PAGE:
# Direction of friction in pure rolling

Suppose a disc or a sphere with uniform mass density is purely rolling without any slipping/sliding on a ground having friction. Will there be friction acting on the disc/sphere? If yes, what will be it’s direction? What I think is there will be no friction acting, since friction plays no role in pure rolling, as a body that is initiated pure rolling continues to roll even if friction is absent (at least as far as I know) My high school professor says that there will indeed be friction acting on the body, however, there will be no direction, or rather the direction of friction would be ‘unknown’. Is he right?

• What other forces are present? And where are they applied? Commented Sep 22, 2019 at 18:58
• @AaronStevens other than friction, there is only gravity acting on the body. Commented Sep 22, 2019 at 19:08
• Then there will be no friction if the body is already rolling without slipping on a flat surface. However, if there was some other applied force, then you would need more information to discern in which direction friction would need to act. Commented Sep 22, 2019 at 19:14

Will there be friction acting on the disc/sphere? If yes, what will be it’s direction?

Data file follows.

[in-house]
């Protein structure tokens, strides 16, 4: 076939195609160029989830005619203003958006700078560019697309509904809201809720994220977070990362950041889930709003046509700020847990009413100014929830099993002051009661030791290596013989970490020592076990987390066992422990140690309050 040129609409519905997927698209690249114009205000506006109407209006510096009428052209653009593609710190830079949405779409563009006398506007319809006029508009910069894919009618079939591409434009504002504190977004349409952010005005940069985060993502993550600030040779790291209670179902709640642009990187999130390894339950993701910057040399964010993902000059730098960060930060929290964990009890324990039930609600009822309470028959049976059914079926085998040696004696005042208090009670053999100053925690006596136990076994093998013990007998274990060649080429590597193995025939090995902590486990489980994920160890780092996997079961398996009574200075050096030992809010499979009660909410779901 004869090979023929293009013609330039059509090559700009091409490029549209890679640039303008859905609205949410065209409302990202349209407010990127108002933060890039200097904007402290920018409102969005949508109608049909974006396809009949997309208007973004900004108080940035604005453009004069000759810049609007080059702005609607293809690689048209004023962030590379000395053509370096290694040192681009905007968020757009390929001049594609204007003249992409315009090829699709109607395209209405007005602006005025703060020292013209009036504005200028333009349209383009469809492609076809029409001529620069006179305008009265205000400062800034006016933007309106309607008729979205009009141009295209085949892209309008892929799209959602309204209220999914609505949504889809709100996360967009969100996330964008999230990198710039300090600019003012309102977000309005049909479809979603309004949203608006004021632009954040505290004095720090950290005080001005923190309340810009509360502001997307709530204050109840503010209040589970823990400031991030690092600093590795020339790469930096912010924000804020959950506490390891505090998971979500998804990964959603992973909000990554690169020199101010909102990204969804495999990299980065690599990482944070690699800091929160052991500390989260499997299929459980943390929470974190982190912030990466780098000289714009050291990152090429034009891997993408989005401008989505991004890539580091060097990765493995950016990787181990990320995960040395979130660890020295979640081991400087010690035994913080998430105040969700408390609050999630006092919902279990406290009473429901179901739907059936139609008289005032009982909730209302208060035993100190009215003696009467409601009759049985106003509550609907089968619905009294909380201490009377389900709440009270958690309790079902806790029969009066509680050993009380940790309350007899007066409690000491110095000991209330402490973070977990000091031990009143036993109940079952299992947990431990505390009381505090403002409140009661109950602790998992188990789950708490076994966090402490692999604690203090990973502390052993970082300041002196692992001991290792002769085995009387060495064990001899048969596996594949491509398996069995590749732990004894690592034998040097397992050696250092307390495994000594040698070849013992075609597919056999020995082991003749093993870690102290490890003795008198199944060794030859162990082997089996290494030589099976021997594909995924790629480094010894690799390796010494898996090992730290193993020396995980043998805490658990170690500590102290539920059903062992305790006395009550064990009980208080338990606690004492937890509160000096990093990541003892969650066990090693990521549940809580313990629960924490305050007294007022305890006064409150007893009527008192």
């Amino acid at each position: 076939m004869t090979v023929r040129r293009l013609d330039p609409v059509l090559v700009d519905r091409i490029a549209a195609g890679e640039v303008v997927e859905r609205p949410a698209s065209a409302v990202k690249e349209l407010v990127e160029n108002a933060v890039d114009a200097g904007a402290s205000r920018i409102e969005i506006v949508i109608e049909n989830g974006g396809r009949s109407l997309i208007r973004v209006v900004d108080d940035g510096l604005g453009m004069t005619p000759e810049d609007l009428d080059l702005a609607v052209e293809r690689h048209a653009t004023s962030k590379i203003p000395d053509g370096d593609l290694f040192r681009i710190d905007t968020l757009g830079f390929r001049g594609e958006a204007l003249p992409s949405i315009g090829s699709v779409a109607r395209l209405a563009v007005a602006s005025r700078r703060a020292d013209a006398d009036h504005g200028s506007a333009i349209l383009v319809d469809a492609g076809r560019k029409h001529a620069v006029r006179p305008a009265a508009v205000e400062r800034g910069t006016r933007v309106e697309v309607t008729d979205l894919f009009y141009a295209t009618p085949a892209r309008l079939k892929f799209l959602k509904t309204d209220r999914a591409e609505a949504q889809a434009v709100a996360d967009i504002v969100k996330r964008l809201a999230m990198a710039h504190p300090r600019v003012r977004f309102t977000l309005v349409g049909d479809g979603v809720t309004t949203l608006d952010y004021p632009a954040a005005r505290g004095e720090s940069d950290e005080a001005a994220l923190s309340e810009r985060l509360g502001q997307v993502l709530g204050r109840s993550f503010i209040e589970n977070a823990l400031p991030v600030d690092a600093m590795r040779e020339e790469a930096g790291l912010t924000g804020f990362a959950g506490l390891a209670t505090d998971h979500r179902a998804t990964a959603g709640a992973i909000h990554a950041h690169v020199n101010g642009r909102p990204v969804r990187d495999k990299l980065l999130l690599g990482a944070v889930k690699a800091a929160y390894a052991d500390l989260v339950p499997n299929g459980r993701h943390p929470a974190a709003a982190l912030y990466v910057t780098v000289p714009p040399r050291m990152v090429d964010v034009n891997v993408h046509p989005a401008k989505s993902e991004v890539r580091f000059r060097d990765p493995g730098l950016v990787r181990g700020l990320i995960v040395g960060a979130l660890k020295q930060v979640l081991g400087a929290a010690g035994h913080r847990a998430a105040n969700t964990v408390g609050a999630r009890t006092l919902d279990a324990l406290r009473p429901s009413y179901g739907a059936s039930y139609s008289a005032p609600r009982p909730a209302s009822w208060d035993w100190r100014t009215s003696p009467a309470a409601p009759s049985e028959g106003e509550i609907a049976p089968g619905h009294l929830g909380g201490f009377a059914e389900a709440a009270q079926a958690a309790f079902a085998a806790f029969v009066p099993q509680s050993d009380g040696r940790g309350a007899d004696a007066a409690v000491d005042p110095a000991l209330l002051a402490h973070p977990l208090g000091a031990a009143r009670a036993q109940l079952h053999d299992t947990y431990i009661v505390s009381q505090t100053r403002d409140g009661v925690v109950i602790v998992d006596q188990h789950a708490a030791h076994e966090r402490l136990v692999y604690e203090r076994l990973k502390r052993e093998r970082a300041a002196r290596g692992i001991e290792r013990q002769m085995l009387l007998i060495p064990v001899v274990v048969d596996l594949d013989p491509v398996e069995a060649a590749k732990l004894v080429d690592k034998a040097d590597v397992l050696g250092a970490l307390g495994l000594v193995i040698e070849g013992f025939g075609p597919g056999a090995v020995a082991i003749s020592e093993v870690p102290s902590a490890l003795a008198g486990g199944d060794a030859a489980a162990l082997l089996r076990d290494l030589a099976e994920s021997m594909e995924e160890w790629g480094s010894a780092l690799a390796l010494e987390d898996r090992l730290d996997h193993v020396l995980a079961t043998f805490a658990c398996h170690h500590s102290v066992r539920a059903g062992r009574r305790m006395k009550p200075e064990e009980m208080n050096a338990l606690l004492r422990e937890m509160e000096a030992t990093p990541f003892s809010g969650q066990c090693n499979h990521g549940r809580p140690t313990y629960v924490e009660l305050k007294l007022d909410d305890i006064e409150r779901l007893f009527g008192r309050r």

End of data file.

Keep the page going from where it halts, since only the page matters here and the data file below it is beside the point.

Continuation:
Technically its rolling resistance or rolling drag. Although the term rolling friction is used it is probably a misnomer. For a complete discussion of the subject see: https://en.wikipedia.org/wiki/Rolling_resistance

The rolling resistance force is given by

$$F_{r}=c_{rr}mg$$

Where $$c_{rr}$$ is the coefficient of rolling resistance. The following link give some values for the coefficient of rolling resistance:

https://www.engineeringtoolbox.com/rolling-friction-resistance-d_1303.html

These coefficients are typically an order of magnitude less that the coefficients of static and sliding friction.

The direction of rolling resistance or drag is the same as that for sliding friction, that is, rear ward in opposition to the direction of the pulling force or torque applied to the wheel, as illustrated in the introductory diagram in the second link. So like sliding friction, the rolling resistance opposes a force in the opposite direction.

But even without a pulling force or applied torque to the wheel axle, i.e., for the case of a coasting wheel, there is still energy dissipated due to the inelastic behavior of all real the materials at the area of contact. Wikipedia points out that the primary cause of pneumatic tire rolling resistance is hysteresis, that is, heating resulting from the inelastic behavior of materials such as rubber when it compresses and uncompresses during contact with the road.

The hysteresis increases with increased area of contact between the tire and the surface. So the loss is greater for under inflated pneumatic tires. If you ride a bicycle you will "coast" further with properly inflated tires than with under inflated tires, all other things being equal.

Hope this helps.